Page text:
Question: Will this fight be extended to, against the Islamic Liberation Front as well? Do you see that happening?

Adm. Blair: Our advisors are against and supporters are against the Abu Sayyaf Group not against the MOR Islamic Liberation Front

Question: And on roughly January 26th at the Exercise Cope Tiger opening ceremony in Singapore a U.S. official is quoted as saying that the U.S. is ready to do whatever it needs to do should Asian countries request help in fighting terrorism. How far will the U.S. go in helping Asia fight terrorism?

Adm. Blair: Well, that was a nice forward-leaning statement by that particular official, and we know what he's saying. This is a common fight; that we are all threatened and we all have to contribute as much as we can to making our own citizens safe and those of our partners in this coalition. But the practical matter as we go into each of these situations the governments confer, they decide what is appropriate. We work out questions like the one we just discussed of how would forces be used and who would be in charge and what would be effective, and then we make a plan together. I anticipate that that would continue. I think that what we feel is a primary responsibility is of the governments concerned. It's not up to the United States to go into countries --

Question: So you would be invited?

Adm. Blair: We would be supporting in cooperation with the governments concerned, yeah.

Question: Actually if Indonesia -- Some have said that Indonesia has seemed to be, because of all the political considerations, has been a bit tardy in responding to terrorist arrests and interests. President Bush has said, in what the White House calls its Bush Doctrine, we will not make a distinction between the terrorists who committed these acts and those who harbor them. We have to force countries to choose. If Indonesia continues to be slow in this anti-terrorism war, would the U.S. make Indonesia choose?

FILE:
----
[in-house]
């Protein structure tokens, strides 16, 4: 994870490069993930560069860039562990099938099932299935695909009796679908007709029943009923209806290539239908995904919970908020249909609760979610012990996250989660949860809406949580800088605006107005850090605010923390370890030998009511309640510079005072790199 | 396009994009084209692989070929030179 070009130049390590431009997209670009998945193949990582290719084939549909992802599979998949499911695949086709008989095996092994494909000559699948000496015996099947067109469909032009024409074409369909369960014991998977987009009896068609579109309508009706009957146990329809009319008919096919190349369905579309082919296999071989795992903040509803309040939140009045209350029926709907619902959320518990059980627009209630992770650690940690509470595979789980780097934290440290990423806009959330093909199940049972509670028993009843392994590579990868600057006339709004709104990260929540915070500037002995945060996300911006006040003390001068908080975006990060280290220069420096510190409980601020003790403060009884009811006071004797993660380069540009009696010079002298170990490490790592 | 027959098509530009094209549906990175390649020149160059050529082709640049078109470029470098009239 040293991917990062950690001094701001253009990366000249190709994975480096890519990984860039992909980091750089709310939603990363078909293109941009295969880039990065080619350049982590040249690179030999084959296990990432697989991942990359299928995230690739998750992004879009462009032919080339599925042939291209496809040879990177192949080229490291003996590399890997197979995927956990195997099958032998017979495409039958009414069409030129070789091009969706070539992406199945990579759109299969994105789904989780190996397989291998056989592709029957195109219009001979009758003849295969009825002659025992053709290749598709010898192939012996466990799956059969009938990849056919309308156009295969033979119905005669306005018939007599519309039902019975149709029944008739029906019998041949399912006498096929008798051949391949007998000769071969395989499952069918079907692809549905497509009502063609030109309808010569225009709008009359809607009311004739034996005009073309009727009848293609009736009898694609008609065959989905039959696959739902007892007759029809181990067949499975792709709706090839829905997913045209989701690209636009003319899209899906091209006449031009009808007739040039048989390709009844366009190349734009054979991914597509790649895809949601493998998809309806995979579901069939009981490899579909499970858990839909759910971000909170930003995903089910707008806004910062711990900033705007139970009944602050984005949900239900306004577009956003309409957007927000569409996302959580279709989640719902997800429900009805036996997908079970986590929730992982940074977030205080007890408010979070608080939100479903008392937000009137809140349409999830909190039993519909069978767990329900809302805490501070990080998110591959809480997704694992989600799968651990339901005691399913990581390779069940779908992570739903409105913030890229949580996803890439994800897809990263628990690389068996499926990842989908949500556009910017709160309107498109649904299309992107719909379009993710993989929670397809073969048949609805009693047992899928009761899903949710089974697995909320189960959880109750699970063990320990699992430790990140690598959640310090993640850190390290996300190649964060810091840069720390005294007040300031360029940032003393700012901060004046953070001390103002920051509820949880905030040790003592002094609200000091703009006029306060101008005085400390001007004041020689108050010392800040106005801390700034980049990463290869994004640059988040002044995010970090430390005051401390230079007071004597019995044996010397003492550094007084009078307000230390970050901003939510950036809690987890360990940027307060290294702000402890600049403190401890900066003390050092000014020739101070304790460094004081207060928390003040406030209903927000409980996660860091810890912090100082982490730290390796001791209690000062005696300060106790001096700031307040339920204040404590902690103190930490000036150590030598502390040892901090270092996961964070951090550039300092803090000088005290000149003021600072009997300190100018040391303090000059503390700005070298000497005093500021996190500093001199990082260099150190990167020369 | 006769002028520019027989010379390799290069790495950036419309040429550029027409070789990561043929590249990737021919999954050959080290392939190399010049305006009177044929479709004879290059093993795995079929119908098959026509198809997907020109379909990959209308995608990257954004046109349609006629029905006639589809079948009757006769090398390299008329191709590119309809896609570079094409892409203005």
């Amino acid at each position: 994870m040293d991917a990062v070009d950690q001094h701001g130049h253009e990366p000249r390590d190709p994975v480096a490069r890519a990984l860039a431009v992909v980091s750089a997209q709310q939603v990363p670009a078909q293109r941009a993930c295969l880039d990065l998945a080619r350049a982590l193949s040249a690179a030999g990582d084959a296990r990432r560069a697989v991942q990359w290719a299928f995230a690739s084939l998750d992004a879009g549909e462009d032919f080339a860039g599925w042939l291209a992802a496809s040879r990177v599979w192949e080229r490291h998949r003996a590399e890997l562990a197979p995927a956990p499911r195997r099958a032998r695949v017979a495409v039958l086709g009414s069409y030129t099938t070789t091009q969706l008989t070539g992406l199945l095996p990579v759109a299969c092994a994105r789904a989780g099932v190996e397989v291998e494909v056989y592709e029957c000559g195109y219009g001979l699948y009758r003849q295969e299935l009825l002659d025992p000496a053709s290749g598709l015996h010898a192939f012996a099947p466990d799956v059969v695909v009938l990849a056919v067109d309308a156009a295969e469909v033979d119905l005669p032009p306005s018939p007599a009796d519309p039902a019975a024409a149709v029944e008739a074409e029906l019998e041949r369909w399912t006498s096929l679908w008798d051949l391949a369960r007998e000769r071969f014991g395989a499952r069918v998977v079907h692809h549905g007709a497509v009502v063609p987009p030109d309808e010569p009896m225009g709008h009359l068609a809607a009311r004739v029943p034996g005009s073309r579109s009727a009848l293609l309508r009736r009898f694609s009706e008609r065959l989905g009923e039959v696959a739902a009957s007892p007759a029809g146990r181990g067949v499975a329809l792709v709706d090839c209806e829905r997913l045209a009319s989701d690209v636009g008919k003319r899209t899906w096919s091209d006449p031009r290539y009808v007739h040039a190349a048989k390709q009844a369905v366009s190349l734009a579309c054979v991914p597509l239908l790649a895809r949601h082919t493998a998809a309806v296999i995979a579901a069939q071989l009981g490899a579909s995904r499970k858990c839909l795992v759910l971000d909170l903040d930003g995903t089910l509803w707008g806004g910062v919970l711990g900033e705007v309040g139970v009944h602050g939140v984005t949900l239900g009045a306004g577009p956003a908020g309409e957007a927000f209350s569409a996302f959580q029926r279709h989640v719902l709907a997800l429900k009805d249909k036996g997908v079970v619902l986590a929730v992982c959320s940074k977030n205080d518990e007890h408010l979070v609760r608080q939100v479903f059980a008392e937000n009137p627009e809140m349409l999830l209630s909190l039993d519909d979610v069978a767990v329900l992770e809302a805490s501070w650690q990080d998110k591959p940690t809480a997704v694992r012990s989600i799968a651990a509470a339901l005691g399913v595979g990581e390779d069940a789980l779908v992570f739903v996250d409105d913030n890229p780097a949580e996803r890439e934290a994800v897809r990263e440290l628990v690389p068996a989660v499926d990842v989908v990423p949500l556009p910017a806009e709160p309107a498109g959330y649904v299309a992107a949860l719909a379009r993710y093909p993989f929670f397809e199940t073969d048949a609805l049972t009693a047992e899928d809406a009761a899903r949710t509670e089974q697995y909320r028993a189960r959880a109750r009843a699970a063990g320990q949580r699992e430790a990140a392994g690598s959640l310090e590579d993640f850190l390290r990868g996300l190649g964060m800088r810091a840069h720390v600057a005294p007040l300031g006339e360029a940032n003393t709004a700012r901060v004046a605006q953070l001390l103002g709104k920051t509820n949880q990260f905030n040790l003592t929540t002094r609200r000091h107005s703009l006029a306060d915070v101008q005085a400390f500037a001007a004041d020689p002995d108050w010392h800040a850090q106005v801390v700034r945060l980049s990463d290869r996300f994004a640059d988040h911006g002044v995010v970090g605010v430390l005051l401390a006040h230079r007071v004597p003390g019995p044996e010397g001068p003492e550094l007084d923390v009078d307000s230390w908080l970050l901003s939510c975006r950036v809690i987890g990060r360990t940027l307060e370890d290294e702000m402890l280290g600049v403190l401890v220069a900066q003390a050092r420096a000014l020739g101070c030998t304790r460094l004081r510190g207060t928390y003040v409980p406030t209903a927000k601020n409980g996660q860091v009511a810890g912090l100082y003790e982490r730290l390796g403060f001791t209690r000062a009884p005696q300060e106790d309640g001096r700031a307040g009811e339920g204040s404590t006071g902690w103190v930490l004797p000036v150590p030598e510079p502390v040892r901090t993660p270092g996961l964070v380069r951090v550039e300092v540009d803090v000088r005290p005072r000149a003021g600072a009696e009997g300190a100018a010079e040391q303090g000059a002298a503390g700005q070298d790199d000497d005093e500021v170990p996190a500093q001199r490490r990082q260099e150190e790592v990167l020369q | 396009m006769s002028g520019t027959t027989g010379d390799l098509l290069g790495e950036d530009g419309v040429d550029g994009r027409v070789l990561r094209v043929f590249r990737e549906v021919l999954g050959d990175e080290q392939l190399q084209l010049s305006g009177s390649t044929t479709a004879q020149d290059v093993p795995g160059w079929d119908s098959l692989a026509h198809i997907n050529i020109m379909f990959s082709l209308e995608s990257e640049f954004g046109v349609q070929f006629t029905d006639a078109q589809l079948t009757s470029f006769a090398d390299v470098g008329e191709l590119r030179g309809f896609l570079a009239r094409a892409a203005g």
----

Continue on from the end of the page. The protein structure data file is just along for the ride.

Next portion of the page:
Adm. Blair: No, President Megawati has visited Washington and talked with President Bush about our common efforts. I was in Indonesia last month talking with Indonesian officers about it. I think we both share the same goals against international terrorism. As you know, there is some lively debate about to what extent the Indonesian groups within Indonesia are tied with Afghanistan and al Qaeda and so on, and you get statements from the Indonesia group leaders that are sort of ambiguous themselves. You know, "I admire Osama bin Laden but I don't have any connection with him." So that whole swirl of debate is going on and it's a little confusing. But I think that the Indonesians recognize, and this is what I found during my visit, they have a big country lots of islands, lots of borders, lots of different groups within the country, and maintaining order within their country from a whole series of challenges is tough, whether it be controlling sectarian violence in Sulawesi or an insurgent movement in Aceh or whether it's taking care of illegal immigrants who come from Iraq all the way down on their way to Australia. So I think the Indonesians recognize that they've got a tough challenge of controlling what's going on in their country. International terrorism is an aspect which is one more threat and I think they're working on it.

Question: Was there already a plan with respect to this in terms of U.S. presence?

Adm. Blair: In terms of U.S. what?

Question: Military presence in Indonesia. Is there a plan in place already?